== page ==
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York University professor Douglas Cumming recently contributed to a paper entitled, “Signaling in Equity Crowdfunding“. He and three other scholars wanted to get to the heart of what factors contributed to a successful crowdfunding campaign to raise equity financing.

Equity Goes Up, Success Goes Down

The professors were inspired to write the paper based on the examples of two competing London bars; one (“Rushmore”) was successful at raising £1,000,000, from the crowd, the other (“Meatballs”) aimed at raising £300,000 fell well short  with commitments of a mere £4,750.

Oddly, Rushmore was offering just 10% equity for the £1,000,000.00 while the unsuccessful Meatballs was willing to give up 30% for £300,000.00. What accounted for the success of Rushmore and the failure of Meatballs?

Interestingly, according to Cummings and team, the result was not unique. Their study looked at Australia where a form of crowdfunding has been available since 2005. The team was granted access to a database of 104 offerings between October 2006 and October 2011 based on data from the Australian Small Scale Offerings Board (“ASSOB”), an equity crowdfunding shop sanctioned under Australian laws which permit a unique form equity crowdfunding. Over its lifespan, ASSOB has helped raise over $100 million AUD with U.S. $19 million raised in 2011 which puts it in the top five globally behind only SeedUps, which raised U.S. $40 million in 2011.

What can we learn from Professors Cummings’ study? Here’s 6 quick tips:

1. Have More and Better Educated Board Members (and Staff)

More board members involved means the team has access to a greater network, whether in social media or otherwise to get the project rolling. The study found a direct link between having more (and better educated) board members and the success of the crowdfunding campaign. An additional member on the board increases the expected number of investors by a factor of 1.433.

Along the same lines, third party endorsements can have a positive effect on attracting investors. Its not just how many people invest, but who is investing that can attract the crowd. Lastly, the study found that having more staff also suggested to investors that the entrepreneur has been able to convince employees of the firm’s potential.

According the Cumming, eduction (measured by the percentage of board members holding an MBA degree), leads to better networks which are more likely to attract investment and have a higher number of investors.

2. Signal an Intention to Go Public

The study concluded that start-ups who signal their intention to seek an exit by either IPO or a trade sale are more likely to attract investors than those planning to use other forms of exit. In some instances this can be done by having venture capitalists involved with the company at an early stage. Cummings and team say, “ prominent venture capitalists or investment banks are effective signals in an IPO context, and can also act as forms of external certification.”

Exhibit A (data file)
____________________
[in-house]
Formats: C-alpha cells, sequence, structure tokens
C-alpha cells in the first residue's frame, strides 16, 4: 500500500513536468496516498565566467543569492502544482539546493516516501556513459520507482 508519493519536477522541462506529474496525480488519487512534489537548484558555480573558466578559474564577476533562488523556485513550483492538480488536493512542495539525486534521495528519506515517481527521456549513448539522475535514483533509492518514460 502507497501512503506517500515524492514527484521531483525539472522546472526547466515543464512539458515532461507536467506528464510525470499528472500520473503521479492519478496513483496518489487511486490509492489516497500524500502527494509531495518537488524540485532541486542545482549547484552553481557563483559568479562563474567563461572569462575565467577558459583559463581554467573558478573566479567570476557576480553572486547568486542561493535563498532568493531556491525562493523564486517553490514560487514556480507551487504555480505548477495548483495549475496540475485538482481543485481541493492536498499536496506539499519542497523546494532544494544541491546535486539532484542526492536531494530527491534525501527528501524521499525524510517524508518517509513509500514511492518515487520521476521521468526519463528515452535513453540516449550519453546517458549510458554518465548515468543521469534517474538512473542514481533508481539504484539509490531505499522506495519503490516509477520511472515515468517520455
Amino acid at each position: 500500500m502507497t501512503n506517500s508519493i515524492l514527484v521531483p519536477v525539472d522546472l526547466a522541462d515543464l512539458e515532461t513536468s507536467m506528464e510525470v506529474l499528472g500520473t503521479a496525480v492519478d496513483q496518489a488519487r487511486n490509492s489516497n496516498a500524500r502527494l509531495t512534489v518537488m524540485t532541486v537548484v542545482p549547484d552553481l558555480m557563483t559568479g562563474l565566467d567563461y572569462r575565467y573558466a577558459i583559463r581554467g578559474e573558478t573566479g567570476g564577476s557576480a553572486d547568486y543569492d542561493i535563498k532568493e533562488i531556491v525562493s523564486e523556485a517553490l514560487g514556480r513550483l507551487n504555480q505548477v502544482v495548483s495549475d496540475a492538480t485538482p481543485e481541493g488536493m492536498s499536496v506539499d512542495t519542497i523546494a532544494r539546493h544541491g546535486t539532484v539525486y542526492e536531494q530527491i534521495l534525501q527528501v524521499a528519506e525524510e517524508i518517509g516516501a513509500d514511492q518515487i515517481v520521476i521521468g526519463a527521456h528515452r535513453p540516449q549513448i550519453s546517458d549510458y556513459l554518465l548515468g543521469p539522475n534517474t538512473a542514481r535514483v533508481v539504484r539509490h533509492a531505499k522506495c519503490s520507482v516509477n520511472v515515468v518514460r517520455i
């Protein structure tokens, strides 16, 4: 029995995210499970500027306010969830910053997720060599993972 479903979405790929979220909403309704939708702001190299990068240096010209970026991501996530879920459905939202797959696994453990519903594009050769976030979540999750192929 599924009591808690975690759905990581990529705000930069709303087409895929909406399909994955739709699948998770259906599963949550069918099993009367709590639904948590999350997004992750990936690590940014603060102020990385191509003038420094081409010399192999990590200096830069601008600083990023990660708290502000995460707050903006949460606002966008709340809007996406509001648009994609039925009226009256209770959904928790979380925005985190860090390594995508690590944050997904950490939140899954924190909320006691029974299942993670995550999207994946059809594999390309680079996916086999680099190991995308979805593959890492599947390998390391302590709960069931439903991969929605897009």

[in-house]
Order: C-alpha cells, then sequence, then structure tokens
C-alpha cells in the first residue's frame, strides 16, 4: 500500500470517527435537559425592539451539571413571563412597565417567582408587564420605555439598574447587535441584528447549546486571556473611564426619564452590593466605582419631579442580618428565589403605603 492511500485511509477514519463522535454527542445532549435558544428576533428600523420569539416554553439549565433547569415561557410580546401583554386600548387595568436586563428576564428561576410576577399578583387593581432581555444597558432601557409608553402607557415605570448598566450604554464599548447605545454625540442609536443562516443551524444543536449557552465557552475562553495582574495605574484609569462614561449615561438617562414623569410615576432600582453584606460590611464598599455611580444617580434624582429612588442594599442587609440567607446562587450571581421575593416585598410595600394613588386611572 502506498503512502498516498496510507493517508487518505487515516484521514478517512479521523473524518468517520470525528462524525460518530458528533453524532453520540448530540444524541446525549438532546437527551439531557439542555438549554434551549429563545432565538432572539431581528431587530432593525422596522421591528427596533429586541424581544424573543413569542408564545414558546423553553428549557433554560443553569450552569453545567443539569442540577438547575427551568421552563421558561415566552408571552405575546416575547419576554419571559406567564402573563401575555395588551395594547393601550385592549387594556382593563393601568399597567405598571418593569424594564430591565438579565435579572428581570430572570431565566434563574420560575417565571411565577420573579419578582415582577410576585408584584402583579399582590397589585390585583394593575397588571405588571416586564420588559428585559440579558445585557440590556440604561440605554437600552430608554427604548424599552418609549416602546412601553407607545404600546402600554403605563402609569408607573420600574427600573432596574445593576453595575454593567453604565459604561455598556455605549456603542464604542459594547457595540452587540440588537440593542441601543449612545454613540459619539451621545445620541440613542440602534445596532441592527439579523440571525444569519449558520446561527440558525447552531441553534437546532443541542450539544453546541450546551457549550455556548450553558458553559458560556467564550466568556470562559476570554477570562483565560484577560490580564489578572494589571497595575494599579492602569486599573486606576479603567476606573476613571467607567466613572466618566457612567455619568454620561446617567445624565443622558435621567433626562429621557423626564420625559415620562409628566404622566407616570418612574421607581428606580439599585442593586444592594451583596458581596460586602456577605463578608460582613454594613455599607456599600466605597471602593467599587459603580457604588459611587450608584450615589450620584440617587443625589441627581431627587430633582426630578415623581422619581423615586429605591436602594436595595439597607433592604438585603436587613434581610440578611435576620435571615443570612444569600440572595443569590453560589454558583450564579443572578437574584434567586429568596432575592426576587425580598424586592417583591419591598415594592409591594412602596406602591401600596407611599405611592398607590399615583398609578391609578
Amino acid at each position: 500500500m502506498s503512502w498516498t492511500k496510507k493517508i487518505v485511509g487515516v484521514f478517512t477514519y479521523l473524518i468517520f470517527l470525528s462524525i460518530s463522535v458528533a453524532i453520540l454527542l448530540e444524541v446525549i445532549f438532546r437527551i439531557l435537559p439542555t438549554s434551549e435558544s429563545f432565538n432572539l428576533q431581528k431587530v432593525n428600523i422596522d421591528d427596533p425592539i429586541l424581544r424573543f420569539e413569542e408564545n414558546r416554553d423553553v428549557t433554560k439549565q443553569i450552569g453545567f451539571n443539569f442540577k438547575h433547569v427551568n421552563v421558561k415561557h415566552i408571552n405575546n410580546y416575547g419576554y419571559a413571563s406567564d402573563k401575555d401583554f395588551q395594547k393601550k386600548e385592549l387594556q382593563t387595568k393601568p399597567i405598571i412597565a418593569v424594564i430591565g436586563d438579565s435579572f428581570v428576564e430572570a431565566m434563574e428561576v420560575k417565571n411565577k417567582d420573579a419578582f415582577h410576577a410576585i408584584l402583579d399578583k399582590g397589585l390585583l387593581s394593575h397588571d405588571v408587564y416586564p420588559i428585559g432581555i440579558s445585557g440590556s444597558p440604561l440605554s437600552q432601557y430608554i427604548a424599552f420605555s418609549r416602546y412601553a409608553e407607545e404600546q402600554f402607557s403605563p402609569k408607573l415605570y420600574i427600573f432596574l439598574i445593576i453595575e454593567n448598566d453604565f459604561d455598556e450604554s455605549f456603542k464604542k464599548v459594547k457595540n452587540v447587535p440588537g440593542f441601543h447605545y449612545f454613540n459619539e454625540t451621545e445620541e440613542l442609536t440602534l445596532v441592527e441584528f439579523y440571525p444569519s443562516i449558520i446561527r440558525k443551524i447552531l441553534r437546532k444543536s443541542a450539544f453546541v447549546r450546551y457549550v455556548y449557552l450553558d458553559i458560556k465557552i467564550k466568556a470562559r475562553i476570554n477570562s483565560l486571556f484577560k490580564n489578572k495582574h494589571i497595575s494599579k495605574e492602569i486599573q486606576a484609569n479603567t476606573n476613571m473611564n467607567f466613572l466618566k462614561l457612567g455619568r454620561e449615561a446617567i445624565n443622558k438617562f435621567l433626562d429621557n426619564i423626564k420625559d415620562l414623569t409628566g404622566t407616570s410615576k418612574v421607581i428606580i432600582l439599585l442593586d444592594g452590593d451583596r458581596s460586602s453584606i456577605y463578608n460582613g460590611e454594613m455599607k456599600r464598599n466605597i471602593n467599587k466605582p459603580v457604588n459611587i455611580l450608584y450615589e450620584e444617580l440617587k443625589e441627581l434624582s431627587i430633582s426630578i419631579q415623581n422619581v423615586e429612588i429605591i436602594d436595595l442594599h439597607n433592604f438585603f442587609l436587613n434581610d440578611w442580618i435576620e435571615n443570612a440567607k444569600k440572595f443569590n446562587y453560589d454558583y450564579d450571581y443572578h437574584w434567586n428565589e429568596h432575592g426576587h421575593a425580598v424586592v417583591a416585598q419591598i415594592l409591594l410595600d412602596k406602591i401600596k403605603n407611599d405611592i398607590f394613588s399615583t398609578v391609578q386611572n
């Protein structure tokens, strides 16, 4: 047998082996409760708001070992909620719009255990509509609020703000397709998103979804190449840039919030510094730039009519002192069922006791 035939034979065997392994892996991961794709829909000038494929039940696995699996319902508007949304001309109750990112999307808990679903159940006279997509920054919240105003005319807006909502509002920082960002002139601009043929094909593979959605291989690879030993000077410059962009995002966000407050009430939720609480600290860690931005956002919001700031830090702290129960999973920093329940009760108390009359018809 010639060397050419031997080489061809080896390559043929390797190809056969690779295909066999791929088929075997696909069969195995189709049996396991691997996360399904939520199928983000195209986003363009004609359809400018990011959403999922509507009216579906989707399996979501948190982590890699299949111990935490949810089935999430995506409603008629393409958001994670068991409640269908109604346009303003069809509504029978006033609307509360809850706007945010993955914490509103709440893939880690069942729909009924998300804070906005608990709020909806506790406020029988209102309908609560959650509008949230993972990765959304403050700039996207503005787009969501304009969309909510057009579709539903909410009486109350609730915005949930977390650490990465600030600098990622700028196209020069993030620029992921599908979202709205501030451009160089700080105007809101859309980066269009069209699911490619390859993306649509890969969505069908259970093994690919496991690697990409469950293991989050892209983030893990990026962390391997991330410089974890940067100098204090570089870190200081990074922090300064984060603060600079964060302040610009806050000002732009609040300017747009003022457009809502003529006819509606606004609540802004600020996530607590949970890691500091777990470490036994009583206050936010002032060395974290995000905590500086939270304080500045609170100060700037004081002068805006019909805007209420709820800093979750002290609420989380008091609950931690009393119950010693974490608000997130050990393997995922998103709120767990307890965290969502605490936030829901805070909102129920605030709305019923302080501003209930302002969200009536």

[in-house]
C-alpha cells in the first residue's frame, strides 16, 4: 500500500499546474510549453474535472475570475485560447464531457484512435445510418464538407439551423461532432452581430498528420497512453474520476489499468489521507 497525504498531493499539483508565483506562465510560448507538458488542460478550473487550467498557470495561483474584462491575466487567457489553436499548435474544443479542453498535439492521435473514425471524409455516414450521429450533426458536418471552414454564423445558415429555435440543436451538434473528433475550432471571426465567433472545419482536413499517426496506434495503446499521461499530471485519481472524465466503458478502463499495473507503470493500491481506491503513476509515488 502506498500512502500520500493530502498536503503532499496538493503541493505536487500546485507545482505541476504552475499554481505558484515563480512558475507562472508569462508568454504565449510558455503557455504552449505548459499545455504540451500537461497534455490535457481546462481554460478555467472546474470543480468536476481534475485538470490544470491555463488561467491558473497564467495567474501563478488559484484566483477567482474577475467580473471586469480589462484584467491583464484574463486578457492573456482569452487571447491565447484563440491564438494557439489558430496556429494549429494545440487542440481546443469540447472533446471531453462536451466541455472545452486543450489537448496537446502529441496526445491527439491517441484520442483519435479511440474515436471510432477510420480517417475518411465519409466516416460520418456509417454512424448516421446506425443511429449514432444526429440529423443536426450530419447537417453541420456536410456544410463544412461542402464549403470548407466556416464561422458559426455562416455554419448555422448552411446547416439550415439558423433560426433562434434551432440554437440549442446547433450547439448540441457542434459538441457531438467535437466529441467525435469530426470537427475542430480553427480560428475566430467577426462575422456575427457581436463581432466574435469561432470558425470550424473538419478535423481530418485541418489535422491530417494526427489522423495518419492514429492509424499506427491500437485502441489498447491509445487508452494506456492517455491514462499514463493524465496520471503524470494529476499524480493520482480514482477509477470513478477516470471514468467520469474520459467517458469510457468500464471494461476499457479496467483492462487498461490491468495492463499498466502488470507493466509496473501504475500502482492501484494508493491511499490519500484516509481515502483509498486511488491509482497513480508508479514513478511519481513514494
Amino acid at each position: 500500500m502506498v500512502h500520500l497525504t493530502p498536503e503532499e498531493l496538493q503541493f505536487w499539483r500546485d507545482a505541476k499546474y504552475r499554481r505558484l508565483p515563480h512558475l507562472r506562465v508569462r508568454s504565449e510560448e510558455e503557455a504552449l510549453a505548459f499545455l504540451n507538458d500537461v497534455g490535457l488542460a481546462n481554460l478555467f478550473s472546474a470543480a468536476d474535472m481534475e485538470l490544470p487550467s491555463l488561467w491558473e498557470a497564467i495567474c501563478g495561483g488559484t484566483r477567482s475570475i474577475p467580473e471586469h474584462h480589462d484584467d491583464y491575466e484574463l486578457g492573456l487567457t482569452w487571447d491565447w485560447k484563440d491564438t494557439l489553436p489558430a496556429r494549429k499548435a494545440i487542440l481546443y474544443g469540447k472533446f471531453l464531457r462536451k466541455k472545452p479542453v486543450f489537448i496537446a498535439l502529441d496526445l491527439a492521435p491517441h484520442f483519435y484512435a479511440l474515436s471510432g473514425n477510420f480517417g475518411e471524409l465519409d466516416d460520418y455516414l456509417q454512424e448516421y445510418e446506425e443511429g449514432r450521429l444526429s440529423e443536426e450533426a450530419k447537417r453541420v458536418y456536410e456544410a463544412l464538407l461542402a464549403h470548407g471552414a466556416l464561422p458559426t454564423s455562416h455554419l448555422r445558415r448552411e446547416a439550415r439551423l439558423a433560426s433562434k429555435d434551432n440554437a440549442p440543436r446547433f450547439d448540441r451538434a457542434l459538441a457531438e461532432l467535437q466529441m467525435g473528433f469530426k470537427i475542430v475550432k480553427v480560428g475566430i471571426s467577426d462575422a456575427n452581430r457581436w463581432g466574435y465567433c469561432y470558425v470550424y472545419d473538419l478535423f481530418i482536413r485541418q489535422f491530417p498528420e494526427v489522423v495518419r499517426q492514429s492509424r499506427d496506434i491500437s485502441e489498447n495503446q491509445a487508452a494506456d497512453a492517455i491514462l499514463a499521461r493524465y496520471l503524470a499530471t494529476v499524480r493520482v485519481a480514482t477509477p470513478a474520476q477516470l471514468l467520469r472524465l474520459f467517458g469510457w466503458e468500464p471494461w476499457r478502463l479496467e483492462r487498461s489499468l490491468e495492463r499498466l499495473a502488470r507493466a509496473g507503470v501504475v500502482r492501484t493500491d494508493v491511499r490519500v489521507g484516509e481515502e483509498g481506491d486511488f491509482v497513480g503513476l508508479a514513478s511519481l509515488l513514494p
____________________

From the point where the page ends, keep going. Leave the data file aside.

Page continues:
3. Offer Financial Forecasts or Tell Investors Why You Can’t

The study found that firms that provide neither financial forecasts nor disclaimers are less likely to attract investors, and they tend to raise less capital overall and over a longer amount of time.

4. Wait – Get the Business Running First (and Invest Yourself)

It takes more than just an idea to get funded. Firms that have been in business longer prior to seeking equity crowdfunding are more likely to raise their desired level of capital more quickly. In addition, potential crowd investors take solace in the fact that the entrepreneur, him or herself, has some skin in the game. The percentage of personal wealth an entrepreneur invests in a company is an effective positive signal to investors; as effective as his or her past experience.

5. Don’t Offer Too Much Equity

The study confirmed that the Rushmore vs. Meatballs scenario wasn’t unique. That is, a higher amount of equity offered negatively affects funding success. A one-percentage point increase in equity offered decreses the expected number of investors by a factor of 0.982161.

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John Wires is the founder of Wires Law, a law firm serving corporate, technology and e-commerce clients across Canada. John comes from a corporate litigation background. He has appeared in the Ontario Superior Court, the Ontario Court of Appeal and private arbitrations. He graduated from law school with first class honours specializing in both international trade and corporate commercial law.